An extract from the first chapter of Into Everywhere
There were some days now when she didn’t think about the ghost in her head. Or there might be a moment when she’d wonder if it was asleep or awake, if it was looking out through her eyes, and then the moment would pass and she’d get on with whatever it was she happened to be doing. It hadn’t shown itself for eight years. It had receded into the background hum of her life. But then there was the day when it returned in all its terror and glory. Black lightning snapping in the cave of her skull. A thunderous swell obliterating all thought.
Lisa’s dog was nuzzling her neck when she came back to herself. She flapped a hand, trying to push him away or gather him close, she wasn’t sure. Pete sat back on his haunches and wordlessly barked, once, twice. She was sprawled in the yard, halfway between the house and the barn, looking up at the cloudless dark blue sky. Someone had hammered a nail into her skull, right between her eyes.
She pushed onto her elbows, managed to sit all the way up. A greasy swell of nausea washed through her and she rested her head between her knees for a minute or so. Her mouth tingled with a metallic taste like a battery’s kiss. The sharp pain in her head began to diffuse into a general skull-cramp; she noticed that her pipe wrench lay next to her. She’d been fixing something, a leak in the water supply to the hurklin pens. She’d gone to fetch the wrench from the toolbox in her pickup truck ...
Pete told her that she had fallen over.
‘I’m okay now,’ Lisa said, although she was very fucking far from okay. She was frightened and confused and angry. After all this time it had happened again. After all this time her ghost had woken in thunder and lightning and had knocked her on her ass.
Later, she told her friend Bria that she didn’t know what had triggered it.
‘I haven’t been handling any especially weird shit. Just the usual tesserae, sympathy stones, so forth. And anyway, I haven’t had a client for two weeks now. More like three. I haven’t eaten anything I haven’t eaten a hundred times before, I’m clean and sober . . . I can’t figure out what I did to set it off.’
‘You sound like you’re trying to find some way of blaming yourself,’ Bria said.
They were sitting in Lisa’s kitchen, drinking coffee. Lisa dressed in her usual blue jeans and denim shirt, Bria in a pale green pants suit, caramel-coloured hair done up in a high curly ponytail. She’d been in a business meeting when Lisa had called, had insisted on driving over.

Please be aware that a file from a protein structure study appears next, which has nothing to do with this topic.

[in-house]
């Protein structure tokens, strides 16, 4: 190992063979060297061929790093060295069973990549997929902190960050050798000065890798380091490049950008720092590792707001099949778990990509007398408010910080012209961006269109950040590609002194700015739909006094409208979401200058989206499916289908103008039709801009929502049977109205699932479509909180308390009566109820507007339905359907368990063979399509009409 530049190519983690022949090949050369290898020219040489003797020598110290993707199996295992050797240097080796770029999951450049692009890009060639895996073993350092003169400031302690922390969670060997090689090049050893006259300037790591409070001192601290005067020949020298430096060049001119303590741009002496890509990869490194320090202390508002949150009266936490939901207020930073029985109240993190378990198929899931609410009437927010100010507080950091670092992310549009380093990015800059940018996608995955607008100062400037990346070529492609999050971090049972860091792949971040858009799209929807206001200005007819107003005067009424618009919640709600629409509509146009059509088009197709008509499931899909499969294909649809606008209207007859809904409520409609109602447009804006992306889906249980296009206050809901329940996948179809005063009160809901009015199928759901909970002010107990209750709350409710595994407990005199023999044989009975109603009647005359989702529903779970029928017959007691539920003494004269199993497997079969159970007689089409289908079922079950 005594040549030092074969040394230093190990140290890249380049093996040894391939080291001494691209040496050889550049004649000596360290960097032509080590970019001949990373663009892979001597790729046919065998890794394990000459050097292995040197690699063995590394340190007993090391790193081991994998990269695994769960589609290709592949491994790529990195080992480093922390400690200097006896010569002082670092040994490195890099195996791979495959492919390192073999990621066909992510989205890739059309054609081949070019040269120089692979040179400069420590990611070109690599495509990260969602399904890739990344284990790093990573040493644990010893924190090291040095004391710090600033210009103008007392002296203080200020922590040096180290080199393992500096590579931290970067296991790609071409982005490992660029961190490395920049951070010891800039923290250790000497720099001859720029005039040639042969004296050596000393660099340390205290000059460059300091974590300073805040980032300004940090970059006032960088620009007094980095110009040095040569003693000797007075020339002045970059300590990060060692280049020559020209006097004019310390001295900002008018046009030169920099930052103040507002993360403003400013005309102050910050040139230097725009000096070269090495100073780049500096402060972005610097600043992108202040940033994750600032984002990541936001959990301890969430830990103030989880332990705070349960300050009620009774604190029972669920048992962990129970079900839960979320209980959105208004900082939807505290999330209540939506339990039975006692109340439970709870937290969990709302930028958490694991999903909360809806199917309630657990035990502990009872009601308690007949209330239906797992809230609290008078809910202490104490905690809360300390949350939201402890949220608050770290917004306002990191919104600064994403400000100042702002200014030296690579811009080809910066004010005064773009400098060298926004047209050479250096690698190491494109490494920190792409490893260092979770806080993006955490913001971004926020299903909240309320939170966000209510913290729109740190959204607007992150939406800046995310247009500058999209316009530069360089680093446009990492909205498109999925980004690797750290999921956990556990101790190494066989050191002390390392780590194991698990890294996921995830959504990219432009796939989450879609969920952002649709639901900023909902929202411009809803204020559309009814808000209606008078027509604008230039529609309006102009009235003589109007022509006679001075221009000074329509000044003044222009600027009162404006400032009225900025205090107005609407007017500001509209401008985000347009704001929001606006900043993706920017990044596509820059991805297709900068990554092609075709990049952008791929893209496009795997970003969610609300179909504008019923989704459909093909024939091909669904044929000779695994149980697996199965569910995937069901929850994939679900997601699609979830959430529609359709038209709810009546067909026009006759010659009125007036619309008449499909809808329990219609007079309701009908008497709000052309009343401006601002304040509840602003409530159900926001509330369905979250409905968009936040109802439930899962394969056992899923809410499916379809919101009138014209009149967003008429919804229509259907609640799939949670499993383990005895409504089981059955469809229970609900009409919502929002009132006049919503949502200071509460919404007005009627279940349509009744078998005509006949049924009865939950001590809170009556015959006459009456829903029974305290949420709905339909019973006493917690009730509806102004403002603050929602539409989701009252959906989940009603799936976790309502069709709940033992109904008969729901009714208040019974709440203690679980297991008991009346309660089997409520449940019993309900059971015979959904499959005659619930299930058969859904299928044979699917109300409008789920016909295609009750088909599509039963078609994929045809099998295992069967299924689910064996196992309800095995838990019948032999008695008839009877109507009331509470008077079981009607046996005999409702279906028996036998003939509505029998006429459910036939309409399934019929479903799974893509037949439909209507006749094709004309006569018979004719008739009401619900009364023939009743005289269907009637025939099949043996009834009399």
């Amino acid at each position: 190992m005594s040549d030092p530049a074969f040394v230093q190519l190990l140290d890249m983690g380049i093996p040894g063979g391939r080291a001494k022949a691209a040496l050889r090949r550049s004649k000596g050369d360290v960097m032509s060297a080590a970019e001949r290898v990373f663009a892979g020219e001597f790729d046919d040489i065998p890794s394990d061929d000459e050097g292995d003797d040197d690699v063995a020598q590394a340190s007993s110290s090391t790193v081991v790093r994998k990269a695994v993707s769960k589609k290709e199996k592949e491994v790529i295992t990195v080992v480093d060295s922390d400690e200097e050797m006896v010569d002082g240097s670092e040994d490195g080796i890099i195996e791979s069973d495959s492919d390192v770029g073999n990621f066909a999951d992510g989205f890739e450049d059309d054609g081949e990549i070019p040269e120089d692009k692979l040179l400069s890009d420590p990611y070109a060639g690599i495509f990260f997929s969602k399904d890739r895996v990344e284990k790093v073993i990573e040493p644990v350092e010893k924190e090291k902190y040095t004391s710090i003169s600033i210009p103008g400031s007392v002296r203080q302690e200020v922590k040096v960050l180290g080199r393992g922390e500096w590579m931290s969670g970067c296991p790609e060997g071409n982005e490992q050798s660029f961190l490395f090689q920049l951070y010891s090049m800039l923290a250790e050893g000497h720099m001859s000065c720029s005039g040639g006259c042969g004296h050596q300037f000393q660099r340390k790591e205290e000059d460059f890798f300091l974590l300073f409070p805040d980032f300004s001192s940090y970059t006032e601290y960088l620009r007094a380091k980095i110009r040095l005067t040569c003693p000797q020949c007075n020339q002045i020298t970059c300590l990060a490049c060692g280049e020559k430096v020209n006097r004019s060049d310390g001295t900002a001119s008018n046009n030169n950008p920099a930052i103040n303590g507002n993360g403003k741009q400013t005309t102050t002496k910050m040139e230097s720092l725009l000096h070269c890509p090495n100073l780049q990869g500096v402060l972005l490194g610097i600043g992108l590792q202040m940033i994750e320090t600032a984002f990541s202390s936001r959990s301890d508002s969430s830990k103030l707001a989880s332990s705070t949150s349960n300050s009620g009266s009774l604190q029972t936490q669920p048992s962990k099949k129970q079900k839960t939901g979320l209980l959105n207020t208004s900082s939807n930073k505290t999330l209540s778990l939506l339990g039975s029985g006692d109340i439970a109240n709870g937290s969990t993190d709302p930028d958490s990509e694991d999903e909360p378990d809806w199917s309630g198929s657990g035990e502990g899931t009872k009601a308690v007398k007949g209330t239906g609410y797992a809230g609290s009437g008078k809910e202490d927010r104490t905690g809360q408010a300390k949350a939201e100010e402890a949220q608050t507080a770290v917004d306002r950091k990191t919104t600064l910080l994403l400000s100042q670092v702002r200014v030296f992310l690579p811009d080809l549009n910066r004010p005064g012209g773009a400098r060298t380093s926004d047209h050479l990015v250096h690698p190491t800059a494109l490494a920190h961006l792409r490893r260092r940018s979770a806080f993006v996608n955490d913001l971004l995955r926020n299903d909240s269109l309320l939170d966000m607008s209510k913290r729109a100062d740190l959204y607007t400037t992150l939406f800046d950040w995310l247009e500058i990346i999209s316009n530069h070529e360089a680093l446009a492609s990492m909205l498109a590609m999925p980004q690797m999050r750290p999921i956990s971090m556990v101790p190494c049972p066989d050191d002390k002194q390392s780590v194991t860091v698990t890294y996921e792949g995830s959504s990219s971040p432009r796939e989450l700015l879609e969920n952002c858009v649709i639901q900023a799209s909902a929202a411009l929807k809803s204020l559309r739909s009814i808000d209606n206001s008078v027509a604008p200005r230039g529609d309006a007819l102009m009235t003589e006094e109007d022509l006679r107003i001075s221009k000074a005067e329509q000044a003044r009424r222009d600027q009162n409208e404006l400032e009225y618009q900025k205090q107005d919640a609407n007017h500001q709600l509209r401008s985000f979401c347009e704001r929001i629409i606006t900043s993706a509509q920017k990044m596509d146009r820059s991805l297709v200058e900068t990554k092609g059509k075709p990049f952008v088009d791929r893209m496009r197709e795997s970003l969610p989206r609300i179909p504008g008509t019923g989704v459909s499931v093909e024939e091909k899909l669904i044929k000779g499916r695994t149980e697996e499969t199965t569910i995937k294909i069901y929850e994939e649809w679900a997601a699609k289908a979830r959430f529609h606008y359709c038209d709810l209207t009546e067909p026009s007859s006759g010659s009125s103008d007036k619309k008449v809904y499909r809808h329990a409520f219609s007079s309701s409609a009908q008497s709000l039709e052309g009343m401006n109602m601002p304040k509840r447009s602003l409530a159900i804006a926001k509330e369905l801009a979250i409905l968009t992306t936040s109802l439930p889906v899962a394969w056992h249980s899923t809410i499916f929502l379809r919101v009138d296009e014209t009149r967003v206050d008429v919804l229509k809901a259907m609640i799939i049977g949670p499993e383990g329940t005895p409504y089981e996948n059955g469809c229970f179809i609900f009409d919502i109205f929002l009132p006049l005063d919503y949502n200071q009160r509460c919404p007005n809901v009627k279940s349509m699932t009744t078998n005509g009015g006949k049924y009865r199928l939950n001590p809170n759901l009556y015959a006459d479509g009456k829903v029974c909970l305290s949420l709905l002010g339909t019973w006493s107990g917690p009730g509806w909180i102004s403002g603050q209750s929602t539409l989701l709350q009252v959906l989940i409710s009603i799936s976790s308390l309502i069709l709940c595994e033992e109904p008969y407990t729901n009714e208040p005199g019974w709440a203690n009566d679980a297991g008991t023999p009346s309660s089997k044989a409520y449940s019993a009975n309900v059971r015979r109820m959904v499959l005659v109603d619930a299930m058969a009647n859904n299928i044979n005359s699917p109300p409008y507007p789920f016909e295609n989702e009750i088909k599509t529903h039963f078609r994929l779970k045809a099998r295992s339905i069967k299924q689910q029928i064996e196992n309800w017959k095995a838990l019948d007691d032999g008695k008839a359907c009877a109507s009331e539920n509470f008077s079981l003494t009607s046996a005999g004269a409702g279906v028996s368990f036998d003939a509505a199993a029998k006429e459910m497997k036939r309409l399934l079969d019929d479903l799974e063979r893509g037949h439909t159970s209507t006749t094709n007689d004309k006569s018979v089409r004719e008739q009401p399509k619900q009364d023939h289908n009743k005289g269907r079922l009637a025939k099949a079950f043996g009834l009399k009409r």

The two of them went way back. They had both come up and out to First Foot on the same shuttle trip, had both started out working as coders in the Crazy 88 collective. Lisa’s freelance career had run onto the rocks, leaving her with a reputation as a brilliant eccentric whose best years were long behind her; Bria, ten years younger, with a relentless work ethic and good people skills, had founded one of the first code farms in Port of Plenty, was happily married with two kids. A rambling red-tiled house in the burbs, school runs, dinner parties, a subscription to the city’s theatre, weekends at the country club where she was attempting to reduce her golfing handicap with the focused zeal that characterised her work. The whole aspirational middle-class-professional bit. Lisa had once asked her friend if this was how she had imagined things turning out when she had won her emigration ticket; Bria had said that back in the day the so-called Wild West had opera houses and gas lighting, and wasn’t she dealing with alien shit every day, down on the code farm?
‘It’s been eight years since the last time. Eight years, three months, nine days. What I’m wondering,’ Lisa said, ‘is did Willie’s ghost give him a kick in the head too? I gave him a call, but it went straight to voicemail. So then I phoned around the hospitals and clinics. You know, just in case. No sign of him anywhere, but that doesn’t mean he wasn’t zapped. Maybe he shrugged it off. Or he’s lying hurt somewhere ...’
‘Have the two of you ever been affected at the same time?’
‘Sure. During the Bad Trip.’
‘Apart from that.’
‘Not that I know of. But Willie and I aren’t exactly close any more.’
Bria raised an eyebrow.
‘So he stops by now and then,’ Lisa said. ‘But he doesn’t tell me everything. I can’t help thinking he had some kind of accident. That maybe something happened to him and woke up his ghost, and that’s what woke up mine.’
‘He’s probably scratching around in the City of the Dead, out of phone range,’ Bria said. ‘Or he’s in the drunk tank after one of his parties.’
She didn’t have much sympathy for Lisa’s ex.
‘If Willie had been arrested I would probably know,’ Lisa said. ‘Because he would have asked me to bail him out.’